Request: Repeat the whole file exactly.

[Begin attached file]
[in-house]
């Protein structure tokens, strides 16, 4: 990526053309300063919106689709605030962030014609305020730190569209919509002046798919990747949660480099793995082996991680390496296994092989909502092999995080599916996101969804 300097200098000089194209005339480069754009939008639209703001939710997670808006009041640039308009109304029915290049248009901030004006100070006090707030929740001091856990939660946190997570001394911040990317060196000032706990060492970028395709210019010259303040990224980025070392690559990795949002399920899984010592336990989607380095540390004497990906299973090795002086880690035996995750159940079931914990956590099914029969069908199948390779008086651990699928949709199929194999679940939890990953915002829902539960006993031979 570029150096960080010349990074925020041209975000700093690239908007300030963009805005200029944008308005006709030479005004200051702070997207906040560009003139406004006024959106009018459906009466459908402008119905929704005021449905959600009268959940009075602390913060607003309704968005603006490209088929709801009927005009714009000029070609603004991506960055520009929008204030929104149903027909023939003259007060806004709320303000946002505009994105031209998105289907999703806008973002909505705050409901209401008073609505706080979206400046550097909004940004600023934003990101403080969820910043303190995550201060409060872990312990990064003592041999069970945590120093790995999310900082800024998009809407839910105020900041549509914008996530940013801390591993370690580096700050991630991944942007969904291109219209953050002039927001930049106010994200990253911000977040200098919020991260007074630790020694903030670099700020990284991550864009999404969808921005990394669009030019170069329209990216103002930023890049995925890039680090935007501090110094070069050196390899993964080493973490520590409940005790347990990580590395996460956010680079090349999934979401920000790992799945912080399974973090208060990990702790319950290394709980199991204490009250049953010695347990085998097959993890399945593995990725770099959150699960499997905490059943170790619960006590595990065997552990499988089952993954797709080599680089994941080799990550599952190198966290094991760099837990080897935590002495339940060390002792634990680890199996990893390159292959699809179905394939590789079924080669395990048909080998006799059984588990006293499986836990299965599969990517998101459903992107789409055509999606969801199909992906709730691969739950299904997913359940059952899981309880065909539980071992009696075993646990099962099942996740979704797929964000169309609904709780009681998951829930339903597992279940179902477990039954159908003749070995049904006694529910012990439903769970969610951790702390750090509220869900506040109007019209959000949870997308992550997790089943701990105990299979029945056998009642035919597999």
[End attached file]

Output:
[in-house]
């Protein structure tokens, strides 16, 4: 990526053309300063919106689709605030962030014609305020730190569209919509002046798919990747949660480099793995082996991680390496296994092989909502092999995080599916996101969804 300097200098000089194209005339480069754009939008639209703001939710997670808006009041640039308009109304029915290049248009901030004006100070006090707030929740001091856990939660946190997570001394911040990317060196000032706990060492970028395709210019010259303040990224980025070392690559990795949002399920899984010592336990989607380095540390004497990906299973090795002086880690035996995750159940079931914990956590099914029969069908199948390779008086651990699928949709199929194999679940939890990953915002829902539960006993031979 570029150096960080010349990074925020041209975000700093690239908007300030963009805005200029944008308005006709030479005004200051702070997207906040560009003139406004006024959106009018459906009466459908402008119905929704005021449905959600009268959940009075602390913060607003309704968005603006490209088929709801009927005009714009000029070609603004991506960055520009929008204030929104149903027909023939003259007060806004709320303000946002505009994105031209998105289907999703806008973002909505705050409901209401008073609505706080979206400046550097909004940004600023934003990101403080969820910043303190995550201060409060872990312990990064003592041999069970945590120093790995999310900082800024998009809407839910105020900041549509914008996530940013801390591993370690580096700050991630991944942007969904291109219209953050002039927001930049106010994200990253911000977040200098919020991260007074630790020694903030670099700020990284991550864009999404969808921005990394669009030019170069329209990216103002930023890049995925890039680090935007501090110094070069050196390899993964080493973490520590409940005790347990990580590395996460956010680079090349999934979401920000790992799945912080399974973090208060990990702790319950290394709980199991204490009250049953010695347990085998097959993890399945593995990725770099959150699960499997905490059943170790619960006590595990065997552990499988089952993954797709080599680089994941080799990550599952190198966290094991760099837990080897935590002495339940060390002792634990680890199996990893390159292959699809179905394939590789079924080669395990048909080998006799059984588990006293499986836990299965599969990517998101459903992107789409055509999606969801199909992906709730691969739950299904997913359940059952899981309880065909539980071992009696075993646990099962099942996740979704797929964000169309609904709780009681998951829930339903597992279940179902477990039954159908003749070995049904006694529910012990439903769970969610951790702390750090509220869900506040109007019209959000949870997308992550997790089943701990105990299979029945056998009642035919597999």